TUCP files wage hike petitions nationwide after rise in food, oil

Trade Union Congress of the Philippines (TUCP) president Raymond Mendoza said they would try to get direct action from the President when they meet him today at an event in Malacañang. (Photo from: Philippine Star)

Amid the rise in prices of food and services due to the implementation of the second tranche of the Tax Reform for Acceleration and Inclusion (TRAIN) Law, petitions for a wage increase are being filed by the Trade Union Congress of the Philippines (TUCP) before various regional wage boards across the country.

TUCP on Tuesday, January 15,  said it may petition for a minimum of P313 to a maximum of P355 wage increase despite strong opposition from employers and business groups. This is based on its computation as well as the current prices of commodities and services.

According to TUCP President Raymond Mendoza, the group was monitoring the movement of prices of goods and services following adjustments in the prices of diesel and gasoline effective earlier on Tuesday.

“We will be citing supervening conditions in filing the petitions. We are also going to test once again the capacity of the wage boards to remain relevant with its mandate to raise the minimum wage to an amount that can ably support a family,” he said.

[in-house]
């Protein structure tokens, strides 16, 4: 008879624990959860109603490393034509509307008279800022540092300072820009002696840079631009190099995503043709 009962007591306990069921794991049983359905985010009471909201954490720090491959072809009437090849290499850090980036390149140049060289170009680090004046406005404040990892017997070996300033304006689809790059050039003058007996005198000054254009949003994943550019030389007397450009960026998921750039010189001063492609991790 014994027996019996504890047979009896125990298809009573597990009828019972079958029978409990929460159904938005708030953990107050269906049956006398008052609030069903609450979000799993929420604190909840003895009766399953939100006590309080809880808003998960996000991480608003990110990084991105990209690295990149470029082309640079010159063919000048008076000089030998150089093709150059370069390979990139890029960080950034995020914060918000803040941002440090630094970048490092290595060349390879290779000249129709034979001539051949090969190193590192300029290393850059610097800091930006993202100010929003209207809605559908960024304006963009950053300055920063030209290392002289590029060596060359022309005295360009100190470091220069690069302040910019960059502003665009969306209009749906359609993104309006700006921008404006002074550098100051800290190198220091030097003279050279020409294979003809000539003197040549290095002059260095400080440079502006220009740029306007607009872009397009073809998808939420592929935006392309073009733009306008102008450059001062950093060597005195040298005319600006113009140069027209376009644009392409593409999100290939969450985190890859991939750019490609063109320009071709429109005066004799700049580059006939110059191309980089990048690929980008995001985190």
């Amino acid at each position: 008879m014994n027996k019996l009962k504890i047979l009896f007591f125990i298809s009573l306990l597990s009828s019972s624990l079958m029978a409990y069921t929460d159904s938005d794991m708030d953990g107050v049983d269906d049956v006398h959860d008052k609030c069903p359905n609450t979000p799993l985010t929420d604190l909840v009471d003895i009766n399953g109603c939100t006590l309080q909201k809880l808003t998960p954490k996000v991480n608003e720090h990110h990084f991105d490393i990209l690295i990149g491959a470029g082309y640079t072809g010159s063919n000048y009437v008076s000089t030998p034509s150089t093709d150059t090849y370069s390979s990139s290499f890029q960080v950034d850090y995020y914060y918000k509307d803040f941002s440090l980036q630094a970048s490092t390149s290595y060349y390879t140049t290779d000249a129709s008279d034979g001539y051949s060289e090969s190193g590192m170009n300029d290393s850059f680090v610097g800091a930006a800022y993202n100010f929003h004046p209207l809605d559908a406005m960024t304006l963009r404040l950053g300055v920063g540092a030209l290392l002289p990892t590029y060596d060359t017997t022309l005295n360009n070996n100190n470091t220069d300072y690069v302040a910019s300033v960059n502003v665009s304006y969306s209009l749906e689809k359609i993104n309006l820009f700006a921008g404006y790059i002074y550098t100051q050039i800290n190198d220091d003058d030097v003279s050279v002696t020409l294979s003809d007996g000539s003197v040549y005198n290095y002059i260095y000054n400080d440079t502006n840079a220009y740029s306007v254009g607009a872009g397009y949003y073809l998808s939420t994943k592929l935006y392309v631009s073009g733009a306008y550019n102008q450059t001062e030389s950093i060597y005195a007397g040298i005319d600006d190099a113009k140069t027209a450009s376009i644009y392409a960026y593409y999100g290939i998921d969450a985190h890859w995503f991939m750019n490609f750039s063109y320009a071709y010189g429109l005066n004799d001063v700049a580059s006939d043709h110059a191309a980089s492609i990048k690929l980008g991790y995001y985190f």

Mendoza also said TUCP was strongly urged by its members and social media citizens to push for the abolition of differentiated wage rates and put up a single wage setting body that would periodically adjust the uniform minimum wage rate for all workers across-the-board nationwide using social and economic data in determining the amount.

In 2017, all 17 wage boards in different regions have adjusted the minimum wage rates from P8.50 to P56 daily wage increases, including Metro Manila with P25 daily wage hike on November 2018.

However, TUCP said that the current minimum wage levels, despite the adjustments, are still inadequate for workers and their families as inflation rate still stood at a high 6.7 percent.

It also urged President Rodrigo Duterte to approve its proposed P500 monthly food voucher subsidy to all minimum wage earners as the pay increases approved by businesses and employers nationwide remained inadequate to subsist on due to the extraordinary rise in the prices of goods and services.

The proposal, which was submitted to to Duterte on April 2017, urged the government to address the continuing inflationary impacts by providing a P500 monthly food voucher, non-transferable subsidy initially to an estimated 4 million minimum wage workers.

Labor Secretary Silvestre Bello III, for his part, only endorsed P200 to Duterte last June and is still pending approval from the Departments of Budget and Management and of Finance. n

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